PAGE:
Ford Family Sunday, May 11
Sunday Music Bar: Michael Chikuzen Gould & Japanese Cuisine: 1–4 p.m.
Michael Chikuzen Gould performs on the shakuhachi, a Japanese flute made of bamboo. Gould studied in Japan and is one of a few to hold the title “Dai Shihan” (Grand Master of Shakuhachi). To accompany the performance in Kresge Court, there will be Japanese cuisine and beverages.

Friday Night Live, May 16
Music: New West Guitar Group: 7 & 8:30 p.m.
The New West Guitar Group performs popular covers, jazz standards and originals, combining acoustic and electric guitars to create their signature sound. Though the group is firmly rooted in classic jazz, the trio’s versatility as both players and composers has given them a reputation as pioneers in the realm of guitar ensemble repertoire.

Saturday, May 17
Lecture: The Medieval Art of Swordplay: 2 p.m.
Jeffrey Forgeng, curator, Higgins Armory Museum, discusses the latest modern research on the combat arts of the Middle Ages. Sponsored by Visiting Committee for European Sculpture and Decorative Arts

Ford Family Sunday, May 18
Sunday Music Bar: Pianist Mick Dobday: 1–4 p.m.
Pianist Mick Dobday performs classical and jazz standards.
Artist Demonstration: Warrior Tea: 1 & 3 p.m.
Japanese tea artisans present a traditional Sekishu Style (“Warrior Style”) Tea ceremony, a ritual known to be the orthodox style of Tokugawa Shogunate (1603-1867) and patronized by Samurai during the Edo period.
Artist Demonstration: Warrior Tea: 1 & 3 p.m.
Japanese tea artisans present a traditional Sekishu Style (Warrior Style) Tea ceremony, a ritual known to be the orthodox style of Tokugawa Shogunate (1603-1867) and patronized by Samurai during the Edo period.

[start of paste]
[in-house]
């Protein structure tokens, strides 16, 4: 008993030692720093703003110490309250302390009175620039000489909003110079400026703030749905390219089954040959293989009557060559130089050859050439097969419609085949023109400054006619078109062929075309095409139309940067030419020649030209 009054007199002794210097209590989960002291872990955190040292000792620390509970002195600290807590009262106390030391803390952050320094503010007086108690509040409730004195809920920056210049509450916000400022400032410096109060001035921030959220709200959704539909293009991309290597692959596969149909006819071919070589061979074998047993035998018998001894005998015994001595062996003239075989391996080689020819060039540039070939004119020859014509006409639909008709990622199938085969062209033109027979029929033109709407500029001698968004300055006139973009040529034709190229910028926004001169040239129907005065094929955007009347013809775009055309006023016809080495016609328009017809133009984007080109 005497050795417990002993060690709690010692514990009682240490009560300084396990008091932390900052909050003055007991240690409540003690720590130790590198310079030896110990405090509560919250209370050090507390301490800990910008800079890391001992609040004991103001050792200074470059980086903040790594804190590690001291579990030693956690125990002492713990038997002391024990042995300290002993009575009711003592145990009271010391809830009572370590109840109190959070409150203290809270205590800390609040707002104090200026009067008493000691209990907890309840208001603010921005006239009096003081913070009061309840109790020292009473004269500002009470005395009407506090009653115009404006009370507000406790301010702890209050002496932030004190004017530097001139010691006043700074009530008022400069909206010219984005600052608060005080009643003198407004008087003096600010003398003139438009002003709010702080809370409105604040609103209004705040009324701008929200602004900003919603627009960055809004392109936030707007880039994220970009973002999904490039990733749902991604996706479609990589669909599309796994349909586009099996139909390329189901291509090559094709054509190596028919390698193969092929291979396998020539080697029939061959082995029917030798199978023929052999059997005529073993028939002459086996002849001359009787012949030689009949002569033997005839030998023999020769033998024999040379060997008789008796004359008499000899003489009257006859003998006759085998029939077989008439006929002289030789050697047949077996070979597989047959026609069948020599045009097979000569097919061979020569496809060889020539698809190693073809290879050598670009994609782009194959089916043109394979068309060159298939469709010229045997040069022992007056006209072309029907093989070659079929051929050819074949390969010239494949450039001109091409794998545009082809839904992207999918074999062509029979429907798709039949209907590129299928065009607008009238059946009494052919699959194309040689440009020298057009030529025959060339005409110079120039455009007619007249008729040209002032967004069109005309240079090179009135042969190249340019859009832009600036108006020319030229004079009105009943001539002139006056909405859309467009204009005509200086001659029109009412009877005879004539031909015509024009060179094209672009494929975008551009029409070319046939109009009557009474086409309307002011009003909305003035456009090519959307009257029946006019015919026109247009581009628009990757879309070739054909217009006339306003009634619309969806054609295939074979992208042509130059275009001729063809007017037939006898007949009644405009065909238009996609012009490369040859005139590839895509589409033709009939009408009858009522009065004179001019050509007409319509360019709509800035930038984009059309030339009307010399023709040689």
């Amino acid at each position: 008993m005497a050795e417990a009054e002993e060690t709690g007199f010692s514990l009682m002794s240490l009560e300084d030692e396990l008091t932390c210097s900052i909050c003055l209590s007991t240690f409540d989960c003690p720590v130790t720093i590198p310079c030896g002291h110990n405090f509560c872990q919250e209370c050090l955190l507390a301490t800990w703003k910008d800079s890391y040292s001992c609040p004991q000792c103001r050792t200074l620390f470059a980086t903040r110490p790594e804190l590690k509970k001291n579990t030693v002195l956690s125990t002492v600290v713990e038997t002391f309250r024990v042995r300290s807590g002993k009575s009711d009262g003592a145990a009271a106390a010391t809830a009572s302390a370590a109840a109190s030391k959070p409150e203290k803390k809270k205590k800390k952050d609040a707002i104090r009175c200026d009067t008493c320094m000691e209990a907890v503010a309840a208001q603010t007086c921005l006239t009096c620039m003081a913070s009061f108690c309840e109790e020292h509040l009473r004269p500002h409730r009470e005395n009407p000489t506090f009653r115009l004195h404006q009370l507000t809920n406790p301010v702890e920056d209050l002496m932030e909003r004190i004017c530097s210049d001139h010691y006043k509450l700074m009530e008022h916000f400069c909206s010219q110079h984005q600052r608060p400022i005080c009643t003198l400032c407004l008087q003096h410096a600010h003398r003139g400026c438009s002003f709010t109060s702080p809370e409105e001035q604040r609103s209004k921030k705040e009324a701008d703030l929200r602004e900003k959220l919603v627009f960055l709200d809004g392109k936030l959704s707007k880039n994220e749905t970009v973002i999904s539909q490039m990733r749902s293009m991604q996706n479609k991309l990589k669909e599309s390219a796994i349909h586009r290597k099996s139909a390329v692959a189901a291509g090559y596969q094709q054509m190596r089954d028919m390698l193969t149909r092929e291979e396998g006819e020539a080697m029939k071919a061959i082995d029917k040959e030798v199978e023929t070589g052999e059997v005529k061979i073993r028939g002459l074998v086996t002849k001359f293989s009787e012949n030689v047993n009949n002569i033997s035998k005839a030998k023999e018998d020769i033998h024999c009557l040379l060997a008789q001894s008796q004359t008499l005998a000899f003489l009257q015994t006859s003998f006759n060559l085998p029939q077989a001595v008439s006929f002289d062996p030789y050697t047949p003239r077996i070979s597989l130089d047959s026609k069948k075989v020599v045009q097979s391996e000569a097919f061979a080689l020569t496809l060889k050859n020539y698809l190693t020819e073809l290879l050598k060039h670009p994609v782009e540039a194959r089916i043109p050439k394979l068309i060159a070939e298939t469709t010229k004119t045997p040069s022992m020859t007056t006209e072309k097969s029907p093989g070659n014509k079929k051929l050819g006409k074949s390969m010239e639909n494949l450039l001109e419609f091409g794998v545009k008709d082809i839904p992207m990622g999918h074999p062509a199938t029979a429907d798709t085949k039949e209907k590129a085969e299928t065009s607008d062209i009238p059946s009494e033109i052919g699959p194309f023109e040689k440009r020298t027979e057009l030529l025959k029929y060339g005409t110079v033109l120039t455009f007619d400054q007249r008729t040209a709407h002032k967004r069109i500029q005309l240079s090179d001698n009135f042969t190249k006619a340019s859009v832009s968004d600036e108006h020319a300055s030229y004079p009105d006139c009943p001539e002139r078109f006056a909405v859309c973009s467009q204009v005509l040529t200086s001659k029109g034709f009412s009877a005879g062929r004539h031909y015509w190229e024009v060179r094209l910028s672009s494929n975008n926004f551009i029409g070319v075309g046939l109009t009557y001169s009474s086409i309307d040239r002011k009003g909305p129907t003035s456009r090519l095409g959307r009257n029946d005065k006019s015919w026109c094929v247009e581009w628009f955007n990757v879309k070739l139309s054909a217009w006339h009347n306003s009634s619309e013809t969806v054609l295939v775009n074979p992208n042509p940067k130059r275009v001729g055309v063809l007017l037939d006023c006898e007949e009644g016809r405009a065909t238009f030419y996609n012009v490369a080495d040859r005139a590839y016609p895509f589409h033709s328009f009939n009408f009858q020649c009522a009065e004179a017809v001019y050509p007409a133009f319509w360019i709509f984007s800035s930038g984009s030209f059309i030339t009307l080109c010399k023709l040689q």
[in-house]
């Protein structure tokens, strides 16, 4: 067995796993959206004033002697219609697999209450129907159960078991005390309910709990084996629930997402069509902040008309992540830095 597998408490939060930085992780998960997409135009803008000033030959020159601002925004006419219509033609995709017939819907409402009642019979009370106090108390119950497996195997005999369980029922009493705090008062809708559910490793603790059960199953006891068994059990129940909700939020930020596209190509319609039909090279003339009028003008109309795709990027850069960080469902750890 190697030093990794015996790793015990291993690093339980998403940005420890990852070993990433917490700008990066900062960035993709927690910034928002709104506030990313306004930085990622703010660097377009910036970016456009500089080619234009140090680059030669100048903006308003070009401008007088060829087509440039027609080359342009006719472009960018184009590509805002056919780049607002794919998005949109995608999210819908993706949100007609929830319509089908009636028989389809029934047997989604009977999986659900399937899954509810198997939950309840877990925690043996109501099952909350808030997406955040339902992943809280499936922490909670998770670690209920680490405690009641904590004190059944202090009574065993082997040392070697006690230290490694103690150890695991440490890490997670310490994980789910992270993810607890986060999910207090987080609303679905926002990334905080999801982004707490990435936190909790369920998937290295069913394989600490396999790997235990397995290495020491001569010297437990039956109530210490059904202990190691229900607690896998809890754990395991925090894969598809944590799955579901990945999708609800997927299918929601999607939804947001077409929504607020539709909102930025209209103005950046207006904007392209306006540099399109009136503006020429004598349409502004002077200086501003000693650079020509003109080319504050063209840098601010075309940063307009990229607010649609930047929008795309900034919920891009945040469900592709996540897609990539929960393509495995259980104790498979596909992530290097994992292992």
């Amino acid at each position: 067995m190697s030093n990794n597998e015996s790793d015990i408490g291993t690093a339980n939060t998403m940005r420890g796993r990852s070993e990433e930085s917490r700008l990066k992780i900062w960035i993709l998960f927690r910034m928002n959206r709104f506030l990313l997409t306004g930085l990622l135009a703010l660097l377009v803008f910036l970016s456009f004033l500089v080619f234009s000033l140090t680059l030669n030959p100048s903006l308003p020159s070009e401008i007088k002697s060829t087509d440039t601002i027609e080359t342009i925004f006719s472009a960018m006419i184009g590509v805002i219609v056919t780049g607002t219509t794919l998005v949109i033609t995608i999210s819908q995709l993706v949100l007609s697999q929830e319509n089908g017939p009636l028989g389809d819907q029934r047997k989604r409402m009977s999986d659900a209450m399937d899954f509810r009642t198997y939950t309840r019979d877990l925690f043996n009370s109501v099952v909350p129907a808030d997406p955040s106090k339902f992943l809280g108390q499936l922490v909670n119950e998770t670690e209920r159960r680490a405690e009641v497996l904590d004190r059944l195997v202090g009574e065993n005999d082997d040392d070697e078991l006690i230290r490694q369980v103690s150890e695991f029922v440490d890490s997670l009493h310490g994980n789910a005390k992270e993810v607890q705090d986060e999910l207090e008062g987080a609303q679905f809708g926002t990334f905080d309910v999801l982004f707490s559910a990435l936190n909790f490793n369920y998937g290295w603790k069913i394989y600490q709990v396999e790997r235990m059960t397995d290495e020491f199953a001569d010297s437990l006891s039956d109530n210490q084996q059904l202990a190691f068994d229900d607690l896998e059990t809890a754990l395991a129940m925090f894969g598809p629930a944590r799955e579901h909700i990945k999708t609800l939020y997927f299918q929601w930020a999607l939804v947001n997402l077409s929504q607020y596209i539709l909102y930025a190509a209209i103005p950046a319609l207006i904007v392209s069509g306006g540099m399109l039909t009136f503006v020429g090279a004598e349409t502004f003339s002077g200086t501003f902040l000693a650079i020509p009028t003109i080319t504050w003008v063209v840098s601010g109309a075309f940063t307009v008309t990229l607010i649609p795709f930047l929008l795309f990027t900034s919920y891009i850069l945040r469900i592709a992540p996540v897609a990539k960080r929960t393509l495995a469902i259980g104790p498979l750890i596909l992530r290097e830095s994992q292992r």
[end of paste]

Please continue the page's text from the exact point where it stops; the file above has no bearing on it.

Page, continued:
Lecture: Revealing Emotions within Found Objects: 2 p.m.
Nari Ward’s dramatic sculptural installations are composed of collected materials from his urban neighborhood. By revealing the numerous emotions inherent within found everyday objects, Ward’s works examine issues surrounding race, poverty and consumer culture. Sponsored by Friends of African and African American Art

Friday Night Live, May 23
Music: The Jitterbugs: Pioneers of the Jit: 7 & 8:30 p.m.
The 1970s urban dance style known as the Detroit Jit was relatively unknown to outsiders until now. Haleem “Stringz” Rasul Al-Rasheed has tracked down the Jitterbugs, the group recognized for creating the Detroit Jit, and created a documentary film focusing on the group. The evening will feature a screening and a performance by the Jitterbugs.

Ford Family Sunday, May 25
Sunday Music Bar: Pianist Tad Weed: 1–4 p.m.
Pianist Tad Weed performs jazz standards.

Friday Night Live, May 30
Music: Los Angeles Matsuri Taiko: 7 p.m.
Los Angeles Matsuri Taiko will perform under the leadership of Master Etsuo Hongo in the DFT before the screening of the 2004 film The Twilight Samurai. Matsuri Taiko has become one of the premier taiko ensembles in the United States. Master Hongo studied traditional taiko drumming in his home country of Japan and founded LA Matsuri Taiko in 1977. Hongo’s style can be described as one with powerful sounds, various challenging technique, exciting movement and visual flair. Both the film and concert are free with museum admission.
Detroit Film Theatre: The Twilight Samurai: 9:30 p.m.
Seibei Iguchi is a low-ranking samurai living in 19th-century Japan, in the fading days of the feudal Shogun period. His wife has died of tuberculosis, and with two daughters and an elderly mother to support, he and his family must survive in austerity. But when news of his sword-fighting prowess gets out, the samurai code of honor causes him to embark on a last, dangerous mission. In Japanese with English subtitles. Free with museum admission.

JUNE EVENTS AT THE DIA:

Guided Tours: Tuesdays–Fridays, 1 p.m.; Saturdays–Sundays, 1 & 3 p.m.

Detroit City Chess Club: Fridays, 4–8 p.m.
The club’s mission is to teach area students the game and life lessons. Members have won state, regional and national competitions. People wanting to learn how to play chess should show up between 4 and 6 p.m. There will be no teaching between 6 and 8 p.m., but visitors can play chess.

Drawing in the Galleries (for all ages): Fridays, 6–9 p.m. Sundays, noon–4 p.m.

Drop-InWorkshops (for all ages)